Matrix/DNA: O ancestral building block astronomico contem como funcao-femea um luminoso quasar para o qual os cometas-espermatozoides se dirigem (  talvez aja alguma forsa de atrracao atriando o cometa ou talvez ele e diridido pelos aneis da espiral galactica). Entao os insetos que por serem primitivos sao descendentes mais proximos do ancestral e portanto mais propensos a manterem suas caracteristicas, tambem contem esse mecanismo expressado, naturalmente. O fato de que as larvas ja apresentam essa luminescencia e’ indicio favoravel a esta teoria, indicando que a femea do vagalume nao tem inteligencia para criar esse fenomeno estrategico e nem os genes sabem que tem machos e copula, porem, isto aconteceu automaticamente e foi mantido pela selecao natural porque otimiza a reproducao e assim mais individuos com essa caracteristica sobrevivem. As larvas nao teriam como evitar a luminescencia desde que, por algum motivo desconhecido, a formula da Matrix/DNA nos seus genes expressou o mecanismo. A seguir um texto revelando como esta o conhecimento cientifico neste caso:

Luciferin is initially needed for the bioluminescence reaction. How is it synthesized within organisms. I cannot find any information on pathways leading to its biosynthesis.

In the case of coelenterazine, which is widely used in the sea, there isn’t much known about its synthesis. There is a study showing that jellies actually have to get it from their diet, but where does it show up originally? It has been speculated that a particular amino-acid sequence can be modified to form the molecule, but this gene has never been found. Most evidence for its novel biosynthesis has been found in crustaceans (specifically shrimp) but other than that, the actual mechanisms remain unknown.

This paper (PDF file) has some info and relevant references, especially citations #22, 17, 18, and 20.

E mais este texto com informacoes a respeito:

To what extent is the wavelength of light emitted dependent on the chemical reaction? Or perhaps I should ask, what aspect of the chemical reaction determines the wavelength of light to be emitted?

The general thought in most systems is that the luciferase (or phoroprotein) controls the color of luminescence. When you consider how many organisms use the same luciferins, especially coelenterazine, then this is almost necessarily the case. (See the chemistry pages for definitions of these terms). The luciferase can modify the spectrum (equivalent to the energy) of luminescence by affecting the environment for the oxidation luciferin. There are some nice examples in click beetles where Keith Wood and colleagues tracked down exactly what amino acids in the luciferase produce each particular wavelength.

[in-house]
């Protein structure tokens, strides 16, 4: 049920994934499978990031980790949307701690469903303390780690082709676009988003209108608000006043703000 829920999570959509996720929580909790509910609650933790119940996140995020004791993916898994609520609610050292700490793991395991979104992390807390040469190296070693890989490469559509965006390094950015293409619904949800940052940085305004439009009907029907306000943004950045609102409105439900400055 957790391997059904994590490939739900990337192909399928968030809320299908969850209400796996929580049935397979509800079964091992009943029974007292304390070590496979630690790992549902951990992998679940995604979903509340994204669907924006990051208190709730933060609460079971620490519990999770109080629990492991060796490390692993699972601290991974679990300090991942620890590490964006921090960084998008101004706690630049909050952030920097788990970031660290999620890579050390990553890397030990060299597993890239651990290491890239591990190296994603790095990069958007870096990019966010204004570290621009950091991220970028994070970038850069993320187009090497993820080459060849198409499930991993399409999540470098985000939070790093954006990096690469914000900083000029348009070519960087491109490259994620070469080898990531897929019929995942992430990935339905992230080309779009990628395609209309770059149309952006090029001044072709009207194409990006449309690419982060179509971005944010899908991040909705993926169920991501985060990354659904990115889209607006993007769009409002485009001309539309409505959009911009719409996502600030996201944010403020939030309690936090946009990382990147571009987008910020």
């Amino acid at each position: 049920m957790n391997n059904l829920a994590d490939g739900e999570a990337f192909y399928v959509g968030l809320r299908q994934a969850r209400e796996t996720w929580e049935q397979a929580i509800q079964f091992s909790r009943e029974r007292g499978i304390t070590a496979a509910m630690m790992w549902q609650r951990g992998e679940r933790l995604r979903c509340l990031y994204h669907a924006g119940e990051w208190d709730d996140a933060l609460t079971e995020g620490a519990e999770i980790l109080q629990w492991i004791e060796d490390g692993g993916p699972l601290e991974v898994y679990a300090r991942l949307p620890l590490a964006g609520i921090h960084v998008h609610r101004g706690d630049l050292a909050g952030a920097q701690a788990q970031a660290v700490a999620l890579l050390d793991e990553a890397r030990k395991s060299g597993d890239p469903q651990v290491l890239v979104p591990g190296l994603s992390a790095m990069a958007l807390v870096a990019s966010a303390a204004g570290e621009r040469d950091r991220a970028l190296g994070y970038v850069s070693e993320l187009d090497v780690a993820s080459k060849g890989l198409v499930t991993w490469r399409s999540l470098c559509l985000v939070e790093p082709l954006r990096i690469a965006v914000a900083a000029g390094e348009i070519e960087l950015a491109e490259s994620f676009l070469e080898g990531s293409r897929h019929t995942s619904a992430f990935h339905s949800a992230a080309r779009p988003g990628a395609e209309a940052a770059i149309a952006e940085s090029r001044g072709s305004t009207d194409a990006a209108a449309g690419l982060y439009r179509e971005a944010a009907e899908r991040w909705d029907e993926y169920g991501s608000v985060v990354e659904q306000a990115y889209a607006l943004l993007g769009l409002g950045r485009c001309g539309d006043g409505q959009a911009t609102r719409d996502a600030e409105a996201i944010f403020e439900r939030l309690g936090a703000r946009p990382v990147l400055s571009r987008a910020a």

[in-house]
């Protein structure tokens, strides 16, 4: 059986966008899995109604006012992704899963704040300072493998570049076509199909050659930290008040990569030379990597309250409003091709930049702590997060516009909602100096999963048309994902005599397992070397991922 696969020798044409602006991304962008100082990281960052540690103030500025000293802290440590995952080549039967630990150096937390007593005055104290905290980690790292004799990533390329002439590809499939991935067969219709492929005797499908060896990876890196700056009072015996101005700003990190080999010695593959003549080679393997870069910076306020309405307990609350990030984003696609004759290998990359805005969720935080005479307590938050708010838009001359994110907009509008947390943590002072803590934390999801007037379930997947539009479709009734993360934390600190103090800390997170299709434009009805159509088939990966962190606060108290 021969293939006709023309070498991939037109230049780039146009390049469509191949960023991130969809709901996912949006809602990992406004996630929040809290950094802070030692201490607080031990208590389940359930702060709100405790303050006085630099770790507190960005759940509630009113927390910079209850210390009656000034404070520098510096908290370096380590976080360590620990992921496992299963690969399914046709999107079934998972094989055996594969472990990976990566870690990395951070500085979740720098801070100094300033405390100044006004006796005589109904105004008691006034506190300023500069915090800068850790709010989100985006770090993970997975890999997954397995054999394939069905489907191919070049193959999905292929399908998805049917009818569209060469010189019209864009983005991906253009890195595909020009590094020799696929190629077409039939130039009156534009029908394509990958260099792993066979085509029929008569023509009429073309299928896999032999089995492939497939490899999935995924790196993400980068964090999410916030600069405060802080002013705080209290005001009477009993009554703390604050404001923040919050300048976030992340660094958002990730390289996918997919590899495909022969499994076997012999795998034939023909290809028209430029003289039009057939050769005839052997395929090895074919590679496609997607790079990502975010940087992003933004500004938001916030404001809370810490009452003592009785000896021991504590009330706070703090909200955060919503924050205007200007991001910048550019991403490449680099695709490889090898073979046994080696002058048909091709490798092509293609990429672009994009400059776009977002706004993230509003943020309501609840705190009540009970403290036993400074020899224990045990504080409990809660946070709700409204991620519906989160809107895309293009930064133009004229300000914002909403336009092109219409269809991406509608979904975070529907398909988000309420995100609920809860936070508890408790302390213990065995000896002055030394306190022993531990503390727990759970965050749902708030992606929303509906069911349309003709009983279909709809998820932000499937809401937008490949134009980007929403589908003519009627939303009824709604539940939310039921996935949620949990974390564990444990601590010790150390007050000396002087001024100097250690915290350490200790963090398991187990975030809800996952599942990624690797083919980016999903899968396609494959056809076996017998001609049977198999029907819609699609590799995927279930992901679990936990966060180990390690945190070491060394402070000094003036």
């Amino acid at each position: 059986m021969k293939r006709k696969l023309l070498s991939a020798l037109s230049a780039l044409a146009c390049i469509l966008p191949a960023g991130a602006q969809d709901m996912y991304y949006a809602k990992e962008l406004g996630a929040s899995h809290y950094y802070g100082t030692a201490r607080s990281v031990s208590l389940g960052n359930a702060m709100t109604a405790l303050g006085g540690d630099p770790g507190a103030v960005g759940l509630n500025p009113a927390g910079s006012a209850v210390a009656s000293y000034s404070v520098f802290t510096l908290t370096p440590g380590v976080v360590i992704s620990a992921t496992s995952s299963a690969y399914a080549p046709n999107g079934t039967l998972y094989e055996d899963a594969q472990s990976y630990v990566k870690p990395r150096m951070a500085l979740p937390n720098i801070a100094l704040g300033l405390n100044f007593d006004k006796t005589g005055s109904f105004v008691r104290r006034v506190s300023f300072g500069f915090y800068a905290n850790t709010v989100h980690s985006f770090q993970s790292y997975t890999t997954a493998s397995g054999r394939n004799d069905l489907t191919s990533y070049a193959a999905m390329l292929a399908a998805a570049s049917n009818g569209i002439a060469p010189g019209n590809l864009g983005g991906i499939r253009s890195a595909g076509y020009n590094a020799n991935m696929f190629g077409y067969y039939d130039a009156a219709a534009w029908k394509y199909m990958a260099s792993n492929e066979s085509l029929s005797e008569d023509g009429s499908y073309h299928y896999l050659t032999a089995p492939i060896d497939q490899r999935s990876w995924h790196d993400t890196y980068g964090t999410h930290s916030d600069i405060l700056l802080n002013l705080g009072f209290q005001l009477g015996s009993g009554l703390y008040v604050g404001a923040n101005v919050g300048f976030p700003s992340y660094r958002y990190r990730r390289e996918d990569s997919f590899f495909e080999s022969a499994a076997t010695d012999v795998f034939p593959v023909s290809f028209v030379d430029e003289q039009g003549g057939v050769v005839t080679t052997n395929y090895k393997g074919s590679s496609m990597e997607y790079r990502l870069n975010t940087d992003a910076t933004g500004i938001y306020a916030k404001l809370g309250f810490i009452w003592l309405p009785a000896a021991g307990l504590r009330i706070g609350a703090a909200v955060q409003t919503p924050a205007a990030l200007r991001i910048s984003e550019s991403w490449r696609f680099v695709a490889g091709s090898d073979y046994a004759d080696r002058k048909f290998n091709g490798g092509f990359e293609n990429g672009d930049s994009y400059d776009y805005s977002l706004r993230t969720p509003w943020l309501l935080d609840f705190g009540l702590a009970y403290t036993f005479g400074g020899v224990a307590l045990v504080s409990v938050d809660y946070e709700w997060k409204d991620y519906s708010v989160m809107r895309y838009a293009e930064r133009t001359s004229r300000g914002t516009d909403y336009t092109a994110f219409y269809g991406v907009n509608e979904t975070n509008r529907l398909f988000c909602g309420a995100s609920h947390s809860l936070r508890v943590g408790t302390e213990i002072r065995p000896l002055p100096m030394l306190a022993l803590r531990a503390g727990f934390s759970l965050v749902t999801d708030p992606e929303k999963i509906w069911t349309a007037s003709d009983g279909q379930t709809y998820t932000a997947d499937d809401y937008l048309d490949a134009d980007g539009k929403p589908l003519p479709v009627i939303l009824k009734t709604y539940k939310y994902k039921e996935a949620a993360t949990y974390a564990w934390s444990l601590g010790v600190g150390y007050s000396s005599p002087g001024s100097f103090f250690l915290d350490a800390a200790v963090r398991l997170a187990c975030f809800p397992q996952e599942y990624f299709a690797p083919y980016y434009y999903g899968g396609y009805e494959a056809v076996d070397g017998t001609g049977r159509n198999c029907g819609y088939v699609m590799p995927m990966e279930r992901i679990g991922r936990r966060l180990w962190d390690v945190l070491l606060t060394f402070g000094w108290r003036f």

Are there instances where the chemical reactions that produce bioluminescence (specificallly, the oxidation of luciferase and the addition of ATP to complete the cycle) are linked to metabolism — the oxidation of sugars and carbohydrates?

Well, not so much as you describe. Bacteria are perhaps the closest, with their requirement for oxygen and (sometimes) autoinducer — a molecule involved in quorum sensing which accumulates to a certain level before they begin to produce light.
Another example which may be related to your question is the requirement for ATP in firefly luminescence, though this isn’t really directly linked (i.e., glowing when they are eating).
Finally, there are strong antioxidant properties to luminescent reactions (i.e. they mop up oxygen radicals) so there may be light produced internally during protective reactions.

Matrix/DNA: O conhecimento cientifico atual sugere que organisms desenvolveram por si proprios as origins e evolucao da luminescencia com um proposito, o de reproducao, auto-protecao, e para ver no escuro. mais especificamente, diriam que ocorreu uma mutacao por acaso num organismo manifestando a luminescencia e como esse organismo se adaptou melhor a selecao natural o manteve. Esta aqui um grande exemplo a favor da Matrix/DNA na controversia sobre a causa das mutacoes que deflagram evolucao. A Matrix/DNA sugere modelos dos ancestrais nao-biologicos sistemas onde luminescencia sao fator manifestado comum, portanto, nao houve mutacao alguma e muito menos por acaso. O normal seria todos os organismos nascerem automaticamente com essa caracteristica, e se existe mutacao ela foi deleteria, 9 devido o ambiente terrestre), explicando os organismos que perderam a caracteristica. O texto abaixo ( com informacao de links para pesquisar) fala sobre isso: